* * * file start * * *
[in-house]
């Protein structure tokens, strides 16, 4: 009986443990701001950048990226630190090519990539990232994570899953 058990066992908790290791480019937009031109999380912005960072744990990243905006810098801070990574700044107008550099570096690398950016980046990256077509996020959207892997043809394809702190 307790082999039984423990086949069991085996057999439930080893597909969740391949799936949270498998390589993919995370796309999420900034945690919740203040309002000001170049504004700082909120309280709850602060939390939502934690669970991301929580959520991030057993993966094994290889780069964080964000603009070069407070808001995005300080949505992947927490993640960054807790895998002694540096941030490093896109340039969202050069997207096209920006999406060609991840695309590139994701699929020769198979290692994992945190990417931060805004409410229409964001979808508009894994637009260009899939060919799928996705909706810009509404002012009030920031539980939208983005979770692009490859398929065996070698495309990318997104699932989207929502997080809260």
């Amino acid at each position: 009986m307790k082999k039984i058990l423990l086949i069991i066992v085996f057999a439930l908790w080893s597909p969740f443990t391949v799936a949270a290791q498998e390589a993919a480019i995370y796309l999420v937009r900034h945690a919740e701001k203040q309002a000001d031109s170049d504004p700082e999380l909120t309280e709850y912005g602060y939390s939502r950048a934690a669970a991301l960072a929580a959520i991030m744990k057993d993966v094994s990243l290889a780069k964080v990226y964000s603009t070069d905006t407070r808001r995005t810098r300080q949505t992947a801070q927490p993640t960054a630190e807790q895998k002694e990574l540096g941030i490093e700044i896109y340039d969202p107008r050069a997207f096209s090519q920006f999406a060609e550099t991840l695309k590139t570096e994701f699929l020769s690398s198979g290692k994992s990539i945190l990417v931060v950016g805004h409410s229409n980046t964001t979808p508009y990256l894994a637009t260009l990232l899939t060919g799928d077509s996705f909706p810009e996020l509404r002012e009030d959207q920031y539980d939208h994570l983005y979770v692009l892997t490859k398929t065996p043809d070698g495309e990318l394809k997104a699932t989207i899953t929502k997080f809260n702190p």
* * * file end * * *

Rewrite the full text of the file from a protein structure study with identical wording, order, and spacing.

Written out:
[in-house]
């Protein structure tokens, strides 16, 4: 009986443990701001950048990226630190090519990539990232994570899953 058990066992908790290791480019937009031109999380912005960072744990990243905006810098801070990574700044107008550099570096690398950016980046990256077509996020959207892997043809394809702190 307790082999039984423990086949069991085996057999439930080893597909969740391949799936949270498998390589993919995370796309999420900034945690919740203040309002000001170049504004700082909120309280709850602060939390939502934690669970991301929580959520991030057993993966094994290889780069964080964000603009070069407070808001995005300080949505992947927490993640960054807790895998002694540096941030490093896109340039969202050069997207096209920006999406060609991840695309590139994701699929020769198979290692994992945190990417931060805004409410229409964001979808508009894994637009260009899939060919799928996705909706810009509404002012009030920031539980939208983005979770692009490859398929065996070698495309990318997104699932989207929502997080809260």
């Amino acid at each position: 009986m307790k082999k039984i058990l423990l086949i069991i066992v085996f057999a439930l908790w080893s597909p969740f443990t391949v799936a949270a290791q498998e390589a993919a480019i995370y796309l999420v937009r900034h945690a919740e701001k203040q309002a000001d031109s170049d504004p700082e999380l909120t309280e709850y912005g602060y939390s939502r950048a934690a669970a991301l960072a929580a959520i991030m744990k057993d993966v094994s990243l290889a780069k964080v990226y964000s603009t070069d905006t407070r808001r995005t810098r300080q949505t992947a801070q927490p993640t960054a630190e807790q895998k002694e990574l540096g941030i490093e700044i896109y340039d969202p107008r050069a997207f096209s090519q920006f999406a060609e550099t991840l695309k590139t570096e994701f699929l020769s690398s198979g290692k994992s990539i945190l990417v931060v950016g805004h409410s229409n980046t964001t979808p508009y990256l894994a637009t260009l990232l899939t060919g799928d077509s996705f909706p810009e996020l509404r002012e009030d959207q920031y539980d939208h994570l983005y979770v692009l892997t490859k398929t065996p043809d070698g495309e990318l394809k997104a699932t989207i899953t929502k997080f809260n702190p």